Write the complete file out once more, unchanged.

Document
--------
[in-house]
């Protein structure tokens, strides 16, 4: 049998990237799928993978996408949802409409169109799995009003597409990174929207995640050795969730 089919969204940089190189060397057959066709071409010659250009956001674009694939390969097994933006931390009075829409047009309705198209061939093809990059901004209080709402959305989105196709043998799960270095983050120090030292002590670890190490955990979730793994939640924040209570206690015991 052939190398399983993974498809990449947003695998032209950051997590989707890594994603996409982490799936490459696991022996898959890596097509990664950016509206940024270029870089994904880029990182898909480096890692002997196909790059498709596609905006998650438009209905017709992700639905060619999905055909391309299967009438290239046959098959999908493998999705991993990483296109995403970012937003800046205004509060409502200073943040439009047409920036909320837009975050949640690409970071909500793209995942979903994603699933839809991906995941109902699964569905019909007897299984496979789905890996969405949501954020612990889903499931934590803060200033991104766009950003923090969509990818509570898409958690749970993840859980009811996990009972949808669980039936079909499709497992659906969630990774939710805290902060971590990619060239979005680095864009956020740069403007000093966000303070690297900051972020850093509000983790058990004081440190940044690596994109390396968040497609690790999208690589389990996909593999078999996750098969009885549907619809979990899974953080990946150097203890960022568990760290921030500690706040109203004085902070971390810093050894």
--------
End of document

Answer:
[in-house]
């Protein structure tokens, strides 16, 4: 049998990237799928993978996408949802409409169109799995009003597409990174929207995640050795969730 089919969204940089190189060397057959066709071409010659250009956001674009694939390969097994933006931390009075829409047009309705198209061939093809990059901004209080709402959305989105196709043998799960270095983050120090030292002590670890190490955990979730793994939640924040209570206690015991 052939190398399983993974498809990449947003695998032209950051997590989707890594994603996409982490799936490459696991022996898959890596097509990664950016509206940024270029870089994904880029990182898909480096890692002997196909790059498709596609905006998650438009209905017709992700639905060619999905055909391309299967009438290239046959098959999908493998999705991993990483296109995403970012937003800046205004509060409502200073943040439009047409920036909320837009975050949640690409970071909500793209995942979903994603699933839809991906995941109902699964569905019909007897299984496979789905890996969405949501954020612990889903499931934590803060200033991104766009950003923090969509990818509570898409958690749970993840859980009811996990009972949808669980039936079909499709497992659906969630990774939710805290902060971590990619060239979005680095864009956020740069403007000093966000303070690297900051972020850093509000983790058990004081440190940044690596994109390396968040497609690790999208690589389990996909593999078999996750098969009885549907619809979990899974953080990946150097203890960022568990760290921030500690706040109203004085902070971390810093050894």